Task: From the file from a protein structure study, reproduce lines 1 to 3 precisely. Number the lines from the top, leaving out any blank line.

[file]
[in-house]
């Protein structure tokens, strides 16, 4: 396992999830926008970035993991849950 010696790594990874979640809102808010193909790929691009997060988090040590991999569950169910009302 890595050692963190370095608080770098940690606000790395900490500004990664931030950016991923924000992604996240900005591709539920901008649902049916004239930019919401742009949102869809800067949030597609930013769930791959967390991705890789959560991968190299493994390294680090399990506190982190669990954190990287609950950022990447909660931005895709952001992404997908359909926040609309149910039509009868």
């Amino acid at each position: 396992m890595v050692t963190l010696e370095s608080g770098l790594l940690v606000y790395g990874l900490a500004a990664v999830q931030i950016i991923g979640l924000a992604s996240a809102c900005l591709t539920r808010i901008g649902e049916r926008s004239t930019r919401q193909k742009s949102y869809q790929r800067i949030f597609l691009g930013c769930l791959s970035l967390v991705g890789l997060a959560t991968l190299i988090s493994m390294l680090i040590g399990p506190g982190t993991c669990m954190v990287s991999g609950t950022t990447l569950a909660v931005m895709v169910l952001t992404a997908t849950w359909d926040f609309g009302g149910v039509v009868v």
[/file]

[in-house]
């Protein structure tokens, strides 16, 4: 396992999830926008970035993991849950 010696790594990874979640809102808010193909790929691009997060988090040590991999569950169910009302 890595050692963190370095608080770098940690606000790395900490500004990664931030950016991923924000992604996240900005591709539920901008649902049916004239930019919401742009949102869809800067949030597609930013769930791959967390991705890789959560991968190299493994390294680090399990506190982190669990954190990287609950950022990447909660931005895709952001992404997908359909926040609309149910039509009868």
């Amino acid at each position: 396992m890595v050692t963190l010696e370095s608080g770098l790594l940690v606000y790395g990874l900490a500004a990664v999830q931030i950016i991923g979640l924000a992604s996240a809102c900005l591709t539920r808010i901008g649902e049916r926008s004239t930019r919401q193909k742009s949102y869809q790929r800067i949030f597609l691009g930013c769930l791959s970035l967390v991705g890789l997060a959560t991968l190299i988090s493994m390294l680090i040590g399990p506190g982190t993991c669990m954190v990287s991999g609950t950022t990447l569950a909660v931005m895709v169910l952001t992404a997908t849950w359909d926040f609309g009302g149910v039509v009868v």